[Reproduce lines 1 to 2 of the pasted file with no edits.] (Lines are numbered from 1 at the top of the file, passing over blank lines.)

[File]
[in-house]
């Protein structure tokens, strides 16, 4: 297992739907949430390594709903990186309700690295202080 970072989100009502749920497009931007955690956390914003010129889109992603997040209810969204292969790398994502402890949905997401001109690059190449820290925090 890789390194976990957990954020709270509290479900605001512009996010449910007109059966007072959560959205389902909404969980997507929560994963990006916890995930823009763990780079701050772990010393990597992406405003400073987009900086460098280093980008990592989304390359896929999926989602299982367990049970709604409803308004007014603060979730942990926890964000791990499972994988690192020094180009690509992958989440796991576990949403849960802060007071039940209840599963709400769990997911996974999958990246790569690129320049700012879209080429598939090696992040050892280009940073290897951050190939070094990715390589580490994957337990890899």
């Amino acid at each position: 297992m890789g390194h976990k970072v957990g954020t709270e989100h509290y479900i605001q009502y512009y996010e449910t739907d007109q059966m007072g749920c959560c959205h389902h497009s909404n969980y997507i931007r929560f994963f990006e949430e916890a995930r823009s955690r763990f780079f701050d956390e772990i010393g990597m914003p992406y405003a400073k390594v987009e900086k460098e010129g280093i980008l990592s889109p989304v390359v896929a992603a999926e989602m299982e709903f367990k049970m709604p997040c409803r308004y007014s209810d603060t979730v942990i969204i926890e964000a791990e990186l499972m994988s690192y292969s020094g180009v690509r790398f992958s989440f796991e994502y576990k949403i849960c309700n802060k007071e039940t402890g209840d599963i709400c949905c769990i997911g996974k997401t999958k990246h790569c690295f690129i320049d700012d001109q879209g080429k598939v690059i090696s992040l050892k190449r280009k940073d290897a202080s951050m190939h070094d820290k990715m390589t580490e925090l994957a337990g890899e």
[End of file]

[in-house]
């Protein structure tokens, strides 16, 4: 297992739907949430390594709903990186309700690295202080 970072989100009502749920497009931007955690956390914003010129889109992603997040209810969204292969790398994502402890949905997401001109690059190449820290925090 890789390194976990957990954020709270509290479900605001512009996010449910007109059966007072959560959205389902909404969980997507929560994963990006916890995930823009763990780079701050772990010393990597992406405003400073987009900086460098280093980008990592989304390359896929999926989602299982367990049970709604409803308004007014603060979730942990926890964000791990499972994988690192020094180009690509992958989440796991576990949403849960802060007071039940209840599963709400769990997911996974999958990246790569690129320049700012879209080429598939090696992040050892280009940073290897951050190939070094990715390589580490994957337990890899």